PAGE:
14. I mentioned this last week in a QOTW thread. I am having a hard time buying clay right now. My local supplier cannot get a shipment from Highwater Clay, because a lot of Highwater’s clays have been out of stock for an unusually long time. They said they expected to get a delivery over a month ago, and are still waiting with no ETA. Highwater does have my clay in stock, so I was able to order an amount that will get me through the end of the year directly from them. This is a lot more expense and hassle than usual. I posted about this on social media, and another potter said that Laguna is having similar issues. This really worries me, if it’s happening to more than one manufacturer. Is anyone else being impacted by this? Does anyone know what the shortage is about?
  15. I’ll take a guess. P is for Power. F is for Failure. C is for … uh …. I don’t know. But anyways, was there a power failure at your house right before this code appeared?
  16. I’m in a bit of a pickle right now. I am down to my last box of clay, so I ordered it from my local supplier this weekend. The supplier does not have it in stock, because the manufacturer is out of stock of other clays, and behind with their deliveries. I had to order 100# from the manufacturer, just to get me through the next two weeks. The shipment via USPS will cost as much as the clay. I am desperate to keep on track production-wise because of my upcoming shows, so I have no choice. I have to wait up to 5 days to get it, and that will already set me back. Hopefully my local supplier will get their truck delivery in the next two weeks. If not, I’ll buy another 100# shipped from the manufacturer. So right now I am experiencing a lot of extra expenses and hassle, caused by supply chain issues, caused by the pandemic.
  17. I see, then here’s another possibility to consider. Sometimes bubbles in glaze are caused by overfiring by a lot. The bubbles are a sign of boiling, not offgassing. So the answer might be to dial down on the melt. In this case, the other areas of the glaze look too dry because the glaze ran too much and left behind only a thin a layer of glaze in those areas.
  18. Based on my somewhat limited experience with ash glazes, this glaze looks underfired in the places that are not rivuleting or crackling. The foamy stuff might not be offgassing, but simply unmelted glaze. Perhaps increasing the cone 6 fluxes would help?
  19. My advice is to not get a new kiln just for one glaze. At 4 years in, you are still somewhat new to pottery, and your interests in glazes may still be evolving. When I was younger, I was convinced that I would someday build a wood kiln, because I loved the aesthetic and thought there was nothing as good. As I got older and became a more knowledgeable potter, I outgrew that. I still love the aesthetic and admire those who do it, but am very happy doing electric kiln work. At 4 years in, your focus should be on improving your forms and pottery building skills. A lot of potters at this stage (including me back then) place too much importance on glazes and firings, thinking that this will elevate their pots to a higher level. But really a glaze cannot do that. And when your pottery building skills have reached a high level, any glaze and firing will elevate your pots.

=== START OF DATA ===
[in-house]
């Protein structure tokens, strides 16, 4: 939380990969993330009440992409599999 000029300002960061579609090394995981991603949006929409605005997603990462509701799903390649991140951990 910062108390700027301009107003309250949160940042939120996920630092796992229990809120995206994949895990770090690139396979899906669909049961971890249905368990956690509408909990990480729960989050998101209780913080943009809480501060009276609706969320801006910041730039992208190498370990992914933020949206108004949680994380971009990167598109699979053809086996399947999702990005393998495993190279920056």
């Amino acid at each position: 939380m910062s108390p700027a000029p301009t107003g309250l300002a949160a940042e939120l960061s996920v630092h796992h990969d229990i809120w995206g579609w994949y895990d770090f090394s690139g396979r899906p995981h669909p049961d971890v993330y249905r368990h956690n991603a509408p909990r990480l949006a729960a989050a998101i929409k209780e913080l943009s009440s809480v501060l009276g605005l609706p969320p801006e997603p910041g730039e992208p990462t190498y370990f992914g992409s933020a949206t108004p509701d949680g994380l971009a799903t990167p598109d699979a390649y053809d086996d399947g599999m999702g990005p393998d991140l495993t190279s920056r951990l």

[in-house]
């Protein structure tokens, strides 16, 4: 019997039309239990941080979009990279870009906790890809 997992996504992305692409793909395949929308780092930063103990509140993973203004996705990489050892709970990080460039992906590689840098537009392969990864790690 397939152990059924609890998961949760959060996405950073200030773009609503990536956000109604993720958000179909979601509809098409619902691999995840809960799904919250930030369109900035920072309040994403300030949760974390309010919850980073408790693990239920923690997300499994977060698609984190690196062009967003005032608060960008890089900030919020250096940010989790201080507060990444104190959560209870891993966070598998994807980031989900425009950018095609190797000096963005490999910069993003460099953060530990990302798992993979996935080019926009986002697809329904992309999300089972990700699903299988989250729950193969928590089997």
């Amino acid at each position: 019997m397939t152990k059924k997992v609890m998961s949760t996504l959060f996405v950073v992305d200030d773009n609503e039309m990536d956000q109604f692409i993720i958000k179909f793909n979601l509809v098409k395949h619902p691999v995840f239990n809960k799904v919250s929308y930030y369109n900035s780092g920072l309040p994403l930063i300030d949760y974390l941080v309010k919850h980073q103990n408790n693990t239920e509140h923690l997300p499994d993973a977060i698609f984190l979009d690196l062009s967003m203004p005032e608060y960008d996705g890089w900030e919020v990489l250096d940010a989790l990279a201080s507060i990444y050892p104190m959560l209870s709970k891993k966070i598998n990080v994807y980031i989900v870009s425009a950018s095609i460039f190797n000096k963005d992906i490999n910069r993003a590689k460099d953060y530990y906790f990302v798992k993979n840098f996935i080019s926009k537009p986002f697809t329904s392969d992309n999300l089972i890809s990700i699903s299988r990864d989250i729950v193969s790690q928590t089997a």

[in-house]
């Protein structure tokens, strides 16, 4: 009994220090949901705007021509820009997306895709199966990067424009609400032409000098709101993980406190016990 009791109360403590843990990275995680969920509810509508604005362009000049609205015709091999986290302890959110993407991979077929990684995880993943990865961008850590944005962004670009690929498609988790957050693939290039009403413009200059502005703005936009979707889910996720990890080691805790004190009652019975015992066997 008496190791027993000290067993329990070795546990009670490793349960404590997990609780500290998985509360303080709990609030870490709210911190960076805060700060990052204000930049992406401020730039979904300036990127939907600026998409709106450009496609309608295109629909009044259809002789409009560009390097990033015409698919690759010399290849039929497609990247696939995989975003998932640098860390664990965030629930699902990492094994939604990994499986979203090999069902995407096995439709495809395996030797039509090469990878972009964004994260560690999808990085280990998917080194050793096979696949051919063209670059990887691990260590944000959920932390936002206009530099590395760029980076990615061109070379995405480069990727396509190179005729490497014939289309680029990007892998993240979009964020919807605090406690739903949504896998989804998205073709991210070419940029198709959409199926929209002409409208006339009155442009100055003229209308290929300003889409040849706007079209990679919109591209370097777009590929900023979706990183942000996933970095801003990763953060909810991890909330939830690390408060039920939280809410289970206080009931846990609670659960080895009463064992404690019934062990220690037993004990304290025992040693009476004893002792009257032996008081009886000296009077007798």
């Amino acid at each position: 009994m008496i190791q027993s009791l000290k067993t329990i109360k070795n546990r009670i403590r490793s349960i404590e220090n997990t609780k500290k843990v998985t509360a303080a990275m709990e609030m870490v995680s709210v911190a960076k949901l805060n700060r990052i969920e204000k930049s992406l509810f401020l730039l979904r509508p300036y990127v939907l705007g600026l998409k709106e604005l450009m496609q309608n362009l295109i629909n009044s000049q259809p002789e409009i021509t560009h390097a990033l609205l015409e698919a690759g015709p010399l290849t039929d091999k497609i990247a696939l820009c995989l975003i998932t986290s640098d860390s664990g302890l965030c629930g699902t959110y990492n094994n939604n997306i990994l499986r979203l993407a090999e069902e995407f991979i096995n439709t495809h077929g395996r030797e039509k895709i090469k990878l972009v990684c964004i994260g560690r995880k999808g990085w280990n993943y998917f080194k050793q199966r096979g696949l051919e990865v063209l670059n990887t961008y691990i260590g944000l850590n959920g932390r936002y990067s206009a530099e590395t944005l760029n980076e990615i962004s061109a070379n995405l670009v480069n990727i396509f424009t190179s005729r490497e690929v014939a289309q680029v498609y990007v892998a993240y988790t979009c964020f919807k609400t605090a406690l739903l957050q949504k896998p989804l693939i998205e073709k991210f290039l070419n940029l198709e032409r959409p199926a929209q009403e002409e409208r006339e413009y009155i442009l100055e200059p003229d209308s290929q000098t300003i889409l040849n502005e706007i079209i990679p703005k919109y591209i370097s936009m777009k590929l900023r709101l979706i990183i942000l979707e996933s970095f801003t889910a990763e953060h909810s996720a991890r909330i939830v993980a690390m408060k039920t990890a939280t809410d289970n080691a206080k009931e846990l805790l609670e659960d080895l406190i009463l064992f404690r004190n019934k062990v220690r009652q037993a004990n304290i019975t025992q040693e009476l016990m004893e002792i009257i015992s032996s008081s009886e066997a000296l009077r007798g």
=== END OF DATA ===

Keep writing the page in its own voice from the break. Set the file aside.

20. I once took a workshop with Sandi Pierantozzi. She is an amazing hand builder and teacher. She has an instructional video titled “What if?” that is available in the Ceramic Arts Network store (you can get there through links at the top of this page). I think it would be a worthy investment. I also recommend Christy Knox as an amazing hand builder. Here’s her website, where she has a variety of videos that you can watch for free, and she makes new videos on a regular basis. https://www.christyknox.com/videos
  21. Yes, and from the perspective of those doing the slipcasting, they were super uncomfortable with it. How can they know if the finished pieces will be deemed unacceptable or not? As soon as there is a dispute over the result, the idea fails. If this is what IKEA wants, they still need to produce masters, maybe 10 or 20 of them so it looks like natural variation. And pay for the extra cost of having all of the master molds made and used.
  22. Ergonomics. In other words, take care of your back. Make everything in your studio fit YOU.
  23. Masonite will start to disintegrate if it stays wet too long. But if you leave wet clay on it overnight one time, it’s probably fine. If you’re going to do this on a regular basis, I would recommend getting some different batts that can withstand moisture better, such as plastic.
  24. All four shows that I have on my schedule for the fall were juried during the April-July timeframe, when the vaccination efforts were going strong and covid metrics were dropping like a rock. It made sense to go ahead during that window. But then the Delta variant came along. All four shows have promised to return booth fees if there’s a cancellation. But yeah, I’m sure that will be costly for them, especially two years in row. One of them would switch to virtual, so not a complete refund, but that’s ok their virtual show last year was good. In fact, their show is a hybrid in-person/online show, we all need to be ready to take online orders during the show, so it will be easy to convert to virtual only if needed. That looks like very savvy planning on their part now.
  25. My answer is “no” as well, for the exact reasons that you explained so clearly. I’ve had a few people approach me about firing their work at my house. In every case, the person was trying to avoid the expense of using a community studio. Community studios need to charge what they charge for a reason. A person who doesn’t see those reasons is generally going to be difficult to work with. In one case, a neighbor got angry with me when I said no. Very entitled person. Imagine how she would have complained if a firing didn’t turn out the way she was expecting!